Want to Start a Revolution?: Radical Women in the Black Freedom Struggle
Can African American liberation be understood without easy binaries: nonviolent civil disobedience vs. armed self-defense, integration vs. Black nationalism, MLK vs. Malcolm X? Can the history of feminism be written without effacing the contributions of Black feminists and other people of color? As Want to Start a Revolution? shows, foregrounding the work of women in Black liberation immediately problematizes these simple classifications. The cover photo of Rosa Parks admiring a poster of Malcolm X is, as the editors write, "an essay in and of itself." Although commonly associated with the Montgomery bus boycott and Martin Luther King, Jr., Parks supported both King and Malcolm, and her activism spanned decades before and after Montgomery.
By profiling several different activists in a series of fourteen essays, Want to Start a Revolution? builds a complex and fluid picture of Black women's activism. These women stood at the intersection of racial, sexual, and class oppression, and often devoted themselves to working on all three fronts. A chapter on Johnnie Tillmon and the welfare rights movement explores this theme of poor Black women's triple exploitation, and Esther Cooper Jackson, the subject of the first chapter, directly addressed this triad in her 1940 thesis, "The Negro Woman Domestic Worker in Relation to Trade Unionism."
The editors set the goal of avoiding "dominance through mentioning," historiography that acknowledges the contributions of women and the relevance of feminism without offering serious consideration. On that goal, this book must be judged a success. We get history from the Black female point of view, and encounter famous Black men only through their associations with women of color, such as Cooper Jackson, Parks, and Yuri Kochiyama.
The editors arranged the essays to build off one another. A chapter on the Black Panthers' Oakland Community School, for instance, is followed by a chapter on Bambara's The Black Woman, an anthology that responded to the conceptualization of Black power as the re-masculation of Black men. Women within the Black power movement struggled with the sexism of fellow male activists, and the second half of the book is dominated by female activists' fraught relationship to Black nationalism.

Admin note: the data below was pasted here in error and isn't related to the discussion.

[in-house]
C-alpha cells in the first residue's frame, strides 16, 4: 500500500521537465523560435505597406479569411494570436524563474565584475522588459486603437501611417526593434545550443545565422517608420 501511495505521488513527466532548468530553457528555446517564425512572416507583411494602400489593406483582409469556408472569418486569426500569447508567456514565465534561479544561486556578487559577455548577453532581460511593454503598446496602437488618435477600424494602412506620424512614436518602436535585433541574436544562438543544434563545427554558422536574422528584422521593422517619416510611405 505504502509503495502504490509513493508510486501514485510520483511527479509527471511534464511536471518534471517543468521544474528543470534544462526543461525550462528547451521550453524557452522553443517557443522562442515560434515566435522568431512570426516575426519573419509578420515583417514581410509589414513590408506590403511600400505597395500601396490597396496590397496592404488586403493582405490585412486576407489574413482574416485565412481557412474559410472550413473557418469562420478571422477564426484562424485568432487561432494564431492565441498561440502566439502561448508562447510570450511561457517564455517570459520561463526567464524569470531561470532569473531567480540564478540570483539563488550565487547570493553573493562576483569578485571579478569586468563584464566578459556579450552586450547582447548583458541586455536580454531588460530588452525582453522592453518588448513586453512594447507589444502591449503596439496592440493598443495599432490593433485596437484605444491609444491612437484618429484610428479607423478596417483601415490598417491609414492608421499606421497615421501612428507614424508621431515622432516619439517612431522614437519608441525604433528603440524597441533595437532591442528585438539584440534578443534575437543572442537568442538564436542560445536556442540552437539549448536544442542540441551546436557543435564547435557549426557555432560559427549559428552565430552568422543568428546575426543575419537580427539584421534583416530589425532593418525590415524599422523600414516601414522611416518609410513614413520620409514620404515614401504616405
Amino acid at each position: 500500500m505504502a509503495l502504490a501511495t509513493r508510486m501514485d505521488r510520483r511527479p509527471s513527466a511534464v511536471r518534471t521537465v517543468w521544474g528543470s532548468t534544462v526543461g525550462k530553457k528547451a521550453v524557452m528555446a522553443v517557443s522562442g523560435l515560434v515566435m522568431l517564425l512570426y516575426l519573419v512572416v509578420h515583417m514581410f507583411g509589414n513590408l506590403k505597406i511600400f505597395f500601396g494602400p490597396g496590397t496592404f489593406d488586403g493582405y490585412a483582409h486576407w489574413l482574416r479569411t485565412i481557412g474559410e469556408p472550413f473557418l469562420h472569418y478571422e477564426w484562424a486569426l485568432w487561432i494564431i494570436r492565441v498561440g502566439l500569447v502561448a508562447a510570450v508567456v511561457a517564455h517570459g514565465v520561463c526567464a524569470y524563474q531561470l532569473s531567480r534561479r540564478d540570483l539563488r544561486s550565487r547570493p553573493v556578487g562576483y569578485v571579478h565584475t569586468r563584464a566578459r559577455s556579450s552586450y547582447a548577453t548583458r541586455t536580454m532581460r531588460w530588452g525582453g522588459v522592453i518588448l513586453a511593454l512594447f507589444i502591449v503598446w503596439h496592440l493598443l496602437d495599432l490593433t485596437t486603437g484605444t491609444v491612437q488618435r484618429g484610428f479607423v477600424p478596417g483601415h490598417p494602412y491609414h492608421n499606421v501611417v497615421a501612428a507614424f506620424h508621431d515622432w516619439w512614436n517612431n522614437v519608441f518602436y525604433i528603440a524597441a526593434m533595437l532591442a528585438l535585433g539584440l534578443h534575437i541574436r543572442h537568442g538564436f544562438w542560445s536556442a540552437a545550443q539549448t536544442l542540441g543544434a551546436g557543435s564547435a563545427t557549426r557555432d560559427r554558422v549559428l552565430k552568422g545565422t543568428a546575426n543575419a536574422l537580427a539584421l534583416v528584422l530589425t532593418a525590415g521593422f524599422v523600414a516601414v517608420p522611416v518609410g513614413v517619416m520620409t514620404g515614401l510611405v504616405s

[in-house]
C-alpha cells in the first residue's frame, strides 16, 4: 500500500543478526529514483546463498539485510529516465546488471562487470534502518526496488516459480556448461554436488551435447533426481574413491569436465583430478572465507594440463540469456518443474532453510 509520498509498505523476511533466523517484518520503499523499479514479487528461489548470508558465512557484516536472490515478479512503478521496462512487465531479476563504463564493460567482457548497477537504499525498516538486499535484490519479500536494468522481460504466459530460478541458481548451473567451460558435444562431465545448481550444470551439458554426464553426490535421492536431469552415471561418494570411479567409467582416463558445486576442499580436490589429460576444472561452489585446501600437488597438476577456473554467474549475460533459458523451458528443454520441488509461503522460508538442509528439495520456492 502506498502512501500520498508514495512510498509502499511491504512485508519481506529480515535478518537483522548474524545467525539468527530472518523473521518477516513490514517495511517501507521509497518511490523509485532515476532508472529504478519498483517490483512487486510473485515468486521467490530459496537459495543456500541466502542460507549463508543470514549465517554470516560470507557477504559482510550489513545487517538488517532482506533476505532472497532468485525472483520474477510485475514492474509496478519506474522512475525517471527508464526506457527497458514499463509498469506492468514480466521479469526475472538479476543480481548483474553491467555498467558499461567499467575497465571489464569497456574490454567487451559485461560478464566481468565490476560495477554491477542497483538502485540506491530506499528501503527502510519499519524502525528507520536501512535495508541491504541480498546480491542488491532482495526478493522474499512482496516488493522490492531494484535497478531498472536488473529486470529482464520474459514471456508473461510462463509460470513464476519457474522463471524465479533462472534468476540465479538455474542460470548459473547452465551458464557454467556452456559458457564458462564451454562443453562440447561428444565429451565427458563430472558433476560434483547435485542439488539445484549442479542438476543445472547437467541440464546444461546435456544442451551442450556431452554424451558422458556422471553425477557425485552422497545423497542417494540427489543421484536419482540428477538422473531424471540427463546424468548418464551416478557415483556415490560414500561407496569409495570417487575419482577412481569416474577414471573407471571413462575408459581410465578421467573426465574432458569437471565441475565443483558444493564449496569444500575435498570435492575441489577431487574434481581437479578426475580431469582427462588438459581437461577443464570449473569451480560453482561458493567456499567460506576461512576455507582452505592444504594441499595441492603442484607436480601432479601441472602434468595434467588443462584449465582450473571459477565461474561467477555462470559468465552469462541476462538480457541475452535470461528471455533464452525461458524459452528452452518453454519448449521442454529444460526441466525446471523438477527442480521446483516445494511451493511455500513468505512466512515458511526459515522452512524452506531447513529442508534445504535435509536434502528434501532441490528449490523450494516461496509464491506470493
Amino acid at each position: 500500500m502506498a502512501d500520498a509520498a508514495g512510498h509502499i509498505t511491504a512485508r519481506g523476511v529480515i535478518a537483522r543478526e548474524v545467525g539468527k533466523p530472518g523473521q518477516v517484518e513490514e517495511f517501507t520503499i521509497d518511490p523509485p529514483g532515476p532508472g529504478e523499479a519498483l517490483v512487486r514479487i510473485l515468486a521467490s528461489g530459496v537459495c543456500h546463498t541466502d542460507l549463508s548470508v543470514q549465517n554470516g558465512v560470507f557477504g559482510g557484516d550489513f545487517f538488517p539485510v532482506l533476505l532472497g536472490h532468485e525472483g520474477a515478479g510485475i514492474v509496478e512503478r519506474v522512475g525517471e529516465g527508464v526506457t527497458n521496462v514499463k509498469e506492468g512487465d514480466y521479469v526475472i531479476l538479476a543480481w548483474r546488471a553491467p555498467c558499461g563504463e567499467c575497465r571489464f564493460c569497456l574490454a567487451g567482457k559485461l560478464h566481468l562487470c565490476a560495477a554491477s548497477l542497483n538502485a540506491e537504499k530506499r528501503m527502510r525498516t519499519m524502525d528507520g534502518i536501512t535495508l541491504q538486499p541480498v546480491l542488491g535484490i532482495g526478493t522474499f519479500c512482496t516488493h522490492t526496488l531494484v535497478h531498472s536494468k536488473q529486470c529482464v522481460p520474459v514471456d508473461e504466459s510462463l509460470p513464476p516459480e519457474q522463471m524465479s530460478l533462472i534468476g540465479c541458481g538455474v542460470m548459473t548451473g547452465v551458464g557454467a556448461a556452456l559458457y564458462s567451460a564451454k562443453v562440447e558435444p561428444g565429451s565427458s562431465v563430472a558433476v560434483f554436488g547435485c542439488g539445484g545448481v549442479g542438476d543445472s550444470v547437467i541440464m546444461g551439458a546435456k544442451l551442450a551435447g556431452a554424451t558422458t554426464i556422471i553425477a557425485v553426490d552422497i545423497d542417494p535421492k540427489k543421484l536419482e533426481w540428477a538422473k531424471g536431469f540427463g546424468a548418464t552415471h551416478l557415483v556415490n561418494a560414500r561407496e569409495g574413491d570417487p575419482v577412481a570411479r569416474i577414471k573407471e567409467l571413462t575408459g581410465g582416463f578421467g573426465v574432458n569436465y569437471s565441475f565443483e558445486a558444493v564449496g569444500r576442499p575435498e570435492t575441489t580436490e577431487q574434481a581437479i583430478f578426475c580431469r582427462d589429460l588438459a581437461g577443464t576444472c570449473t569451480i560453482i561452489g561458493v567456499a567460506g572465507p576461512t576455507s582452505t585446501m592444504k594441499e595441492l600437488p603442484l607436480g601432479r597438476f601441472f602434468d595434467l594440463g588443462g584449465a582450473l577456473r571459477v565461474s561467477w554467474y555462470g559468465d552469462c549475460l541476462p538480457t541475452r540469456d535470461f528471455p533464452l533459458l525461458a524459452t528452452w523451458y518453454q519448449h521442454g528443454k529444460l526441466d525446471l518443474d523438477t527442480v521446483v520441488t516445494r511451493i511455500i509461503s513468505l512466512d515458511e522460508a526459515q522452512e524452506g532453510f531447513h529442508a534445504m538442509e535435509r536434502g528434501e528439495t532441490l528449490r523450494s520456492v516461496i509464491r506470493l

Want to Start a Revolution? challenge gendered notions of what male and female activists do. The book demonstrates that plenty of women played roles typically occupied by men—charismatic leader, theorist, party official, politician, lawyer, revolutionary, and political prisoner—and the book questions a narrative of social change that privileges fiery speeches and flashy demonstrations over day-to-day educating, social service, and relationship nurturing done by both men and women.
Kochiyama, a Japanese American who organized for the Panthers, and Denise Oliver, an African American who rose to leadership positions among Puerto Rican militants, also complicate the supposed racial exclusivity of the movements, and further cross-pollination existed in the militancy and use of direct action tactics by Black nationalists and radical feminists. Fears of genocide and forced sterilization racialized debates around reproductive rights, and feminist ideals of self-love, self-determination, and self-sufficiency resonated with Black women.
As in any collection, the book's chapters are somewhat uneven. A few of the essays are more celebratory than analytic while others are too academic for a general audience or take on too much material for a twenty-page essay. All in all, the editors accomplish their goals to inform, inspire, and reconsider what we thought we knew about Black liberation and feminism.